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Will the FBI come knocking if I Bit-Torrent my podcasts?

by msmithma / June 15, 2007 3:45 AM PDT

There are a few video podcasts that have torrent rss feeds so that I can help out my favorite podcaster without crushing them (Rev3's Totally Rad Show for example). I use Democracy TV (soon to be Miro http://www.getmiro.com/) which has built in torrent support. As a side question how come cnet doesn't torrent their pod/vid-casts?

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Answers
by udayan71 / June 15, 2007 4:31 AM PDT

To the question in your subject title, no the FBI will not drop by if you are torrenting podcasts. I say this with the condition that the torrent should be sourced from the producers of the podcast. Even so, I would be very surprised if a podcaster was to take action against torrenting of their show without their permission - because they distribute it freely, and it indicates that their show is so popular that people seek alternative means to get them.

To the question re: CNET's distribution, I can offer 2 possible answers. Not being TMV, or J, I would not be able to answer with certainty, however this represents my best shot at it;

1. Only one form of distribution allows CNET to keep a record of how many people are downloading their show. More than one would be less accurate because 1 user may download from a variety of distribution sources.

2. TMV, or J, just have not got around to implementing this yet. Some time ago Veronica and five Buzzers spoke over Skype for a trial run of user participation. The inundation of tech news, the fact that they have roles outside of BOL, and the fact that producing BOL every day is in itself a task, means they may not have the time to do so.

I now leave it to you to decide which answer you prefer.

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I like both
by msmithma / June 15, 2007 4:48 AM PDT
In reply to: Answers

Using Bit-Torrent for podcasting is still relatively new (though I'm pretty sure the buzz crew knows about the possibility) and that would make a corporation hesitant to implement it too quickly. I think the download count is the more important issue. Specifically one of tracking how many people hit a torrent? My guess is that it can probably be done since someone has to keep track of all the clients trying to download but I bet that cnet wants more certainty than my guess.

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The three letter entity to be most concerned about...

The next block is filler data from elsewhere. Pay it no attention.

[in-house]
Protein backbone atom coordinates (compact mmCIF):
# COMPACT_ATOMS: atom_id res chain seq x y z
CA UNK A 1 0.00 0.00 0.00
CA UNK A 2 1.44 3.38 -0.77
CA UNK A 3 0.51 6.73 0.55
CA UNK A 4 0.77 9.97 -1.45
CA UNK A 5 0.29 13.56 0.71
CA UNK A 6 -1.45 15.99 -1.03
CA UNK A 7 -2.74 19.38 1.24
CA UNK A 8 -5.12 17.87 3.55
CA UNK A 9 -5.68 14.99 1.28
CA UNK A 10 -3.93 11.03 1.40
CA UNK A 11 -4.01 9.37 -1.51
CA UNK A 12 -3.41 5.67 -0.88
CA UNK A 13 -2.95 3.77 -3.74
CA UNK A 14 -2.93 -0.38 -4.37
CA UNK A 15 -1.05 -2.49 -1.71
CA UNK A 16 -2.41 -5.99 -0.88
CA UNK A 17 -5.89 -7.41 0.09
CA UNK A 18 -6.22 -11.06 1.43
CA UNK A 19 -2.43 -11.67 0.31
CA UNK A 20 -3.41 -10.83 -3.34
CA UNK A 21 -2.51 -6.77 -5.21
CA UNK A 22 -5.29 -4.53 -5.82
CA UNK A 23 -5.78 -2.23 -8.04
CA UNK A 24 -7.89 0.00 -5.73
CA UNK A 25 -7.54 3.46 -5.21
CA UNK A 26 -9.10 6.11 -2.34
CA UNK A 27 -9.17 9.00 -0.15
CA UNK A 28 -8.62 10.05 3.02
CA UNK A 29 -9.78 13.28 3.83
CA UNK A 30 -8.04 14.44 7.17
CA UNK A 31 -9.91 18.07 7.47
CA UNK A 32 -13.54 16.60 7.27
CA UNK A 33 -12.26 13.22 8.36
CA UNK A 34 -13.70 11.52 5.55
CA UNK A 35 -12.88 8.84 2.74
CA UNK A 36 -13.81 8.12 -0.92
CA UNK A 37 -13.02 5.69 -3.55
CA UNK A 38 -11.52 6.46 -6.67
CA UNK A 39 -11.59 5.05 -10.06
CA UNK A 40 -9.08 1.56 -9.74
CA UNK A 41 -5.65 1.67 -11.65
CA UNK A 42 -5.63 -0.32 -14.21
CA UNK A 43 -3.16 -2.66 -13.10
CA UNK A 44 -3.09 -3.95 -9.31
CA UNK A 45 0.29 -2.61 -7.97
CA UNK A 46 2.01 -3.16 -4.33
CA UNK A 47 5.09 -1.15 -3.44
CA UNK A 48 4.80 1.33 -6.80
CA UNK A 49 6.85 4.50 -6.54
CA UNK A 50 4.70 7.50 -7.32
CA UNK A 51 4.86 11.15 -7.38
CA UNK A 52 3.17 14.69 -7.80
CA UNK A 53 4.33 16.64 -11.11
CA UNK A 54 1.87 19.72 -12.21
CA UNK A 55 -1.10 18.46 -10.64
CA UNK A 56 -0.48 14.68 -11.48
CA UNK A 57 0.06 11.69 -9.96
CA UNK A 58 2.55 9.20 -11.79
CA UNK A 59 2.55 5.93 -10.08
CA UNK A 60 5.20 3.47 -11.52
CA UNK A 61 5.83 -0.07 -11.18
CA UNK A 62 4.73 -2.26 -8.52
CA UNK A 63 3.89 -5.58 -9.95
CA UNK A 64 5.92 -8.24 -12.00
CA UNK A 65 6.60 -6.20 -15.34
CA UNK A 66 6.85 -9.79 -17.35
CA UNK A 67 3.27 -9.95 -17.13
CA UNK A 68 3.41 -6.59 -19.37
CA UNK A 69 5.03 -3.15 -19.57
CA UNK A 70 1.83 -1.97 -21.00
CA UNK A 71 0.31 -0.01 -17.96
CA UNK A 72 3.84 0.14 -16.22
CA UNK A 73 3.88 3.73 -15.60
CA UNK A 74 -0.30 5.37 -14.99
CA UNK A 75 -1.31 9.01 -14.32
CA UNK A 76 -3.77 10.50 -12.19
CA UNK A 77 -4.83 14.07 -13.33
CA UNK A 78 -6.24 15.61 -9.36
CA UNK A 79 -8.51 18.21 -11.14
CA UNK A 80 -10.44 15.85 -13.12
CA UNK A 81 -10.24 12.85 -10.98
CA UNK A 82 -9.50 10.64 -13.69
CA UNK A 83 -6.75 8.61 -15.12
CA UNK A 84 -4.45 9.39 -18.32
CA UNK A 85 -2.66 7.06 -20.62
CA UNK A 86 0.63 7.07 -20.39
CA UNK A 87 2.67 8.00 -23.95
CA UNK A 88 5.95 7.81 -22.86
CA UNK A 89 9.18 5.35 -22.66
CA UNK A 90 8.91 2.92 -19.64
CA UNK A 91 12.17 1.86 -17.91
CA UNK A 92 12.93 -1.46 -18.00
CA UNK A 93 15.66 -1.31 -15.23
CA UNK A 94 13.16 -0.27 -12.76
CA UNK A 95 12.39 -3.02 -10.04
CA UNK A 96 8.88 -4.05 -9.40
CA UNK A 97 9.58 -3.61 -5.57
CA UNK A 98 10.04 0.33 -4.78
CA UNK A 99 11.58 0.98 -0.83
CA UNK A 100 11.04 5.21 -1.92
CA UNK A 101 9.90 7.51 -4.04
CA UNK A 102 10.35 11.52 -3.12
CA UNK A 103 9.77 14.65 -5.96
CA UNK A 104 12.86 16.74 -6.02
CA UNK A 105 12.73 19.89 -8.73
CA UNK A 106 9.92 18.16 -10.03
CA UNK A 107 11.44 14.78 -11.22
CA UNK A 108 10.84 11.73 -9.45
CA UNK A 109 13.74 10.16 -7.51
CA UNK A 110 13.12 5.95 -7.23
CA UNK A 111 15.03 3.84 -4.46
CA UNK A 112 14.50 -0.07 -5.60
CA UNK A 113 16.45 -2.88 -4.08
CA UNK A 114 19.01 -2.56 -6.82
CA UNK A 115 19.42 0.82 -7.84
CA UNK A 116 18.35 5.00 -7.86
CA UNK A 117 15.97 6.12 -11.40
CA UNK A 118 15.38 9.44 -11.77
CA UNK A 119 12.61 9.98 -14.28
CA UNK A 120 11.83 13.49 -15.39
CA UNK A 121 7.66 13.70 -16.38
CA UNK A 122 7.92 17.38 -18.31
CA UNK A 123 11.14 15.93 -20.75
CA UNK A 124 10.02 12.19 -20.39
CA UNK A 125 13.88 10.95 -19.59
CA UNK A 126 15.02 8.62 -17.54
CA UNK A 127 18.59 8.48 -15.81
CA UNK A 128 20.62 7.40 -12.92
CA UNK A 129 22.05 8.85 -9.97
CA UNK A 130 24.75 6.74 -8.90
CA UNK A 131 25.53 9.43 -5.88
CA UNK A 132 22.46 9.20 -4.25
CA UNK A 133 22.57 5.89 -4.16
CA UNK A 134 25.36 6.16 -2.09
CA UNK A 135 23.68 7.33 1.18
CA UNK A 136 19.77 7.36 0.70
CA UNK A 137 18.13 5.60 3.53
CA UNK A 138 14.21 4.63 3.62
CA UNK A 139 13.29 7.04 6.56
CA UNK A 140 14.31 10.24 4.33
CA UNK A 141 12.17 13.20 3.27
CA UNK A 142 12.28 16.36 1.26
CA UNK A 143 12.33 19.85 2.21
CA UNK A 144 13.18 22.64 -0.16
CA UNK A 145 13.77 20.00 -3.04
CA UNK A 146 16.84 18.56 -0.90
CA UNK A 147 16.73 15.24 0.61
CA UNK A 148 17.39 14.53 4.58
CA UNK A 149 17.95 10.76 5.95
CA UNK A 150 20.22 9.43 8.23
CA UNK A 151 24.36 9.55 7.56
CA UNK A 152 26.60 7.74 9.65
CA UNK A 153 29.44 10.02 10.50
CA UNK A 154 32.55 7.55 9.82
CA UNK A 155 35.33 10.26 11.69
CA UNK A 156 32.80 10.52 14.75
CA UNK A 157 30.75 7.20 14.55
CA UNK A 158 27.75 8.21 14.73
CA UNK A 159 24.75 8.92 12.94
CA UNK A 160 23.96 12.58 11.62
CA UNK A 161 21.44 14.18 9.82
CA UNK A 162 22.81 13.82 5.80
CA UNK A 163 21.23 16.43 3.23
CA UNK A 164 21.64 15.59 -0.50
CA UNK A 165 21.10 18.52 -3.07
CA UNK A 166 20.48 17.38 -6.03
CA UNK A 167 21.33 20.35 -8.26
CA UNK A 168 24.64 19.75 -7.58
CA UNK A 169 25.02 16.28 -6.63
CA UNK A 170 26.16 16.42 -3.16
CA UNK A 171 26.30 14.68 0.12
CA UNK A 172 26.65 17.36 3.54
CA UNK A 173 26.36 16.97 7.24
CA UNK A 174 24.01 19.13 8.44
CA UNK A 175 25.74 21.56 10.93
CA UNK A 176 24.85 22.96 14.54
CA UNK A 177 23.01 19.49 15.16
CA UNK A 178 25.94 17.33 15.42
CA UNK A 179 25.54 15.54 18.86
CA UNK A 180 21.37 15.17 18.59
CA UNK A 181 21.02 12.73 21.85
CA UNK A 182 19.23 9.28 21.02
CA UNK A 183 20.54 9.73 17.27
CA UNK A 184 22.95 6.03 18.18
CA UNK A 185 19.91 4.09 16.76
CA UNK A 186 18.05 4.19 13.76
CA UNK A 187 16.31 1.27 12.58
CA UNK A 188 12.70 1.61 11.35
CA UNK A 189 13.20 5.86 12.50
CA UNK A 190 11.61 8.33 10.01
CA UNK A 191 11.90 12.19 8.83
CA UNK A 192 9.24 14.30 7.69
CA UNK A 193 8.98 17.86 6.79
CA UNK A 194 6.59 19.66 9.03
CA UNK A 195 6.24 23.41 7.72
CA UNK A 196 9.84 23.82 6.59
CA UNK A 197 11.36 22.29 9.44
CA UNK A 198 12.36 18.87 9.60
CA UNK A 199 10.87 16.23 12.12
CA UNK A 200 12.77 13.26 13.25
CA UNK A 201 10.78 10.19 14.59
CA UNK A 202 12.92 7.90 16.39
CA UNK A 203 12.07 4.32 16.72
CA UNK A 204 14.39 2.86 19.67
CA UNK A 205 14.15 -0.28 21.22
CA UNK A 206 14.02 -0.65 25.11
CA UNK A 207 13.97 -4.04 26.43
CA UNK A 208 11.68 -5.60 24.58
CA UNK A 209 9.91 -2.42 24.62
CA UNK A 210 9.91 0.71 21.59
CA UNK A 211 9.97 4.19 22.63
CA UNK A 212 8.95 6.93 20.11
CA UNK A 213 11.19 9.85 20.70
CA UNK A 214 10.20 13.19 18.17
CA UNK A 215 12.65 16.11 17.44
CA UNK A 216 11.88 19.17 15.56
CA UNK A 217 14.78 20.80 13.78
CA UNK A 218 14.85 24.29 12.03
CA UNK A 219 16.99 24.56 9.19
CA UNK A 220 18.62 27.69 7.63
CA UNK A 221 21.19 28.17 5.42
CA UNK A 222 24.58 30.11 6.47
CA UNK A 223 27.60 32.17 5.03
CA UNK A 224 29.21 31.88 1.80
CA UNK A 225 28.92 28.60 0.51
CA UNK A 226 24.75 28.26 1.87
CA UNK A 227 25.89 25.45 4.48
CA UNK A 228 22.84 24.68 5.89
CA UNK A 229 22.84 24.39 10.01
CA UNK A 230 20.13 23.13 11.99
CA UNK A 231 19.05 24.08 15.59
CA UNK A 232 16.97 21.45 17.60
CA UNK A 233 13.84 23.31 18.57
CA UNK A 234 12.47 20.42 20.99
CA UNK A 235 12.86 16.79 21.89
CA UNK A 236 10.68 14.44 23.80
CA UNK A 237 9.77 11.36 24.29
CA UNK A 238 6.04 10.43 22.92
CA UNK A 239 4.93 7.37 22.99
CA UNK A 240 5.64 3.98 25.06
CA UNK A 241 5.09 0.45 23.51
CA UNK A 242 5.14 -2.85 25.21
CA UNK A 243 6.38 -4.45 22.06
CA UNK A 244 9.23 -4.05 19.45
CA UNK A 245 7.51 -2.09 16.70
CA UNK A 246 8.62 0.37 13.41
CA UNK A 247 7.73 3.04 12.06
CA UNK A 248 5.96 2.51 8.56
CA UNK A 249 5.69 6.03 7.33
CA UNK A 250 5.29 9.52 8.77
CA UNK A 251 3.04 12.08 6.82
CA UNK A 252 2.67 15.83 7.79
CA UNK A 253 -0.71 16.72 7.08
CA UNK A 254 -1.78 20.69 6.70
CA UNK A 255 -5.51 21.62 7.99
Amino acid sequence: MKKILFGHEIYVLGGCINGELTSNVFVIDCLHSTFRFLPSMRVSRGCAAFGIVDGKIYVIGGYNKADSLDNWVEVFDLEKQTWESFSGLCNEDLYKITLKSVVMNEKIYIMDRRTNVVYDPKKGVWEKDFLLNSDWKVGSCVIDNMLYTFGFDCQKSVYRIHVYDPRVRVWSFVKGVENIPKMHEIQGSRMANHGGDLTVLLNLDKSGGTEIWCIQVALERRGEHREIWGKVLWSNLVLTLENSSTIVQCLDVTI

by punterjoe / June 15, 2007 9:40 AM PDT

...is probably your ISP.
...IF they're just using packet sniffing to throttle bandwidth. Sure, it's a legit use. But it may not matter. I use BT for grabbing Linux distros & I've pulled some licensed content off the Bittorrent.com site, to see how it worked, but I'm sure my ISP doesn't know what I'm getting - just how I'm getting it. And they probably assume that if it's a torrent, it's a threat to their bandwidth. So don't be surprised if they pinch the pipe. Silly

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Don't need bittorrent
by mikeburek / June 15, 2007 3:19 PM PDT

I would assume that CNet can handle the bandwidth would be the biggest reason for not using it.

And if they were to need another distribution site, I would guess they would try mirrors first. Mainly because bittorrent takes just a little more effort to get going. Of course they would still keep the current distribution. Otherwise, everyone who listened at work would only listen for 1 day before getting fired for using bittorrent at work. And many people are in situations where they just don't have the ability to install/connect to bittorrent networks.

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RIAA more likely
by mikeburek / June 15, 2007 3:26 PM PDT

The RIAA assumes that everyone is illegally sharing music by just your heart beating at the same rate as the tempo of some song.

Bittorrent gets put into the "criminal" category very quickly although it has already helped many people distribute lots of legal content. Certain production groups put too much pressure on everyone and scare them with lawsuits if they even mention bittorrent. And if they keep pushing and the public doesn't educate their lovely legislature fast enough, then it may become illegal someday.

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